require 'java'
require '/opt/local/lib/erlang/lib/jinterface/priv/OtpErlang.jar'

module Erlang

class << self
def tuple(*args)

def list(*args)

def client(name, cookie)
yield, cookie)

def num(value)

def server(name, cookie)
server =, cookie)

while true
yield server, server.accept

As you can see, this is regular simple code to interface with a Java library. Note that you need to find where JInterface is located in your Erlang installation and point to that (and if you’re on MacOS X, the JInterface that comes with ports doesn’t work. Download and build a new one instead).

There are many things I could have done to make the api MUCH easier to use. For example, I might add some methods to OtpErlangPid, so you could do something like:

pid << [:call, :mathserver, :add, [1, 2]]

where the left arrows sends a message after transforming the arguments.

In fact, it would be exceedingly simple to make the JInterface API downright nice to use, getting the goodies of Erlang while retaining the Ruby language. And oh yeah, this could work on MRI too. There is an equivalent C library for interacting with Erlang, and there could either be a native extension for doing this, or you could just wire it up with DL.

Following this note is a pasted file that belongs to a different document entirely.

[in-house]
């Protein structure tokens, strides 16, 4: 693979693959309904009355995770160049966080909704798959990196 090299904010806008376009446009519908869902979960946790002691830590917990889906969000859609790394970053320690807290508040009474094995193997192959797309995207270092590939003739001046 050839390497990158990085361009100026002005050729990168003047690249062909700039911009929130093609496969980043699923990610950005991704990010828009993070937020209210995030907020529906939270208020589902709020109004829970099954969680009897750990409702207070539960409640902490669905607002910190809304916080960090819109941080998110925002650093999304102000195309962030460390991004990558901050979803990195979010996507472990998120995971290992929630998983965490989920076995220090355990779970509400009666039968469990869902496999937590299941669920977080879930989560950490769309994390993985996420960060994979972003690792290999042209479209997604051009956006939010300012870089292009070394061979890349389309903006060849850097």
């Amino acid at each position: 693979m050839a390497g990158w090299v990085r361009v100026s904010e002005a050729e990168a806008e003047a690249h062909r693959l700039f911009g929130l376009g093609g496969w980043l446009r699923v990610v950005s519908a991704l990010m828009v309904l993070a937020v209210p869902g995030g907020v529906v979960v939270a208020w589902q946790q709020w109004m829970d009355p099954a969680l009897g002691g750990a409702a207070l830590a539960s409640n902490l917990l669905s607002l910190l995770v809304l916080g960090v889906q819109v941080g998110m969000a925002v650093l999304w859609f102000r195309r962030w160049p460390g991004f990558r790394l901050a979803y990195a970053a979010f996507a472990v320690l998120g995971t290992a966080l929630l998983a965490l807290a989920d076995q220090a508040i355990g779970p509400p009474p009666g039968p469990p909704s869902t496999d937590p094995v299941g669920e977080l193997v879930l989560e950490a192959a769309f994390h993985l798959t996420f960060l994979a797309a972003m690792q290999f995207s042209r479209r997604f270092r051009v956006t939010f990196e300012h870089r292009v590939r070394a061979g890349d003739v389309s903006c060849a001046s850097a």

If you read the erlang.rb code carefully, you might have noticed that there are several methods not in use currently. Say, why are they there?

Well, it just so happens that we don’t actually have to use any Erlang code in this example at all. We could just use the Erlang runtime system as a large messaging bus (with fault tolerance and error handling and all that jazz of course). Which means we can create a server too:

require 'erlang'

Erlang::server("servernode", "cookie") do |server, connection|
terms = connection.receive
arguments = terms.element_at(1).element_at(3)
first = arguments.element_at(0)
second = arguments.element_at(1)

sum = first.long_value + second.long_value
connection.send(connection.peer.node, Erlang::tuple(, Erlang::num(sum)))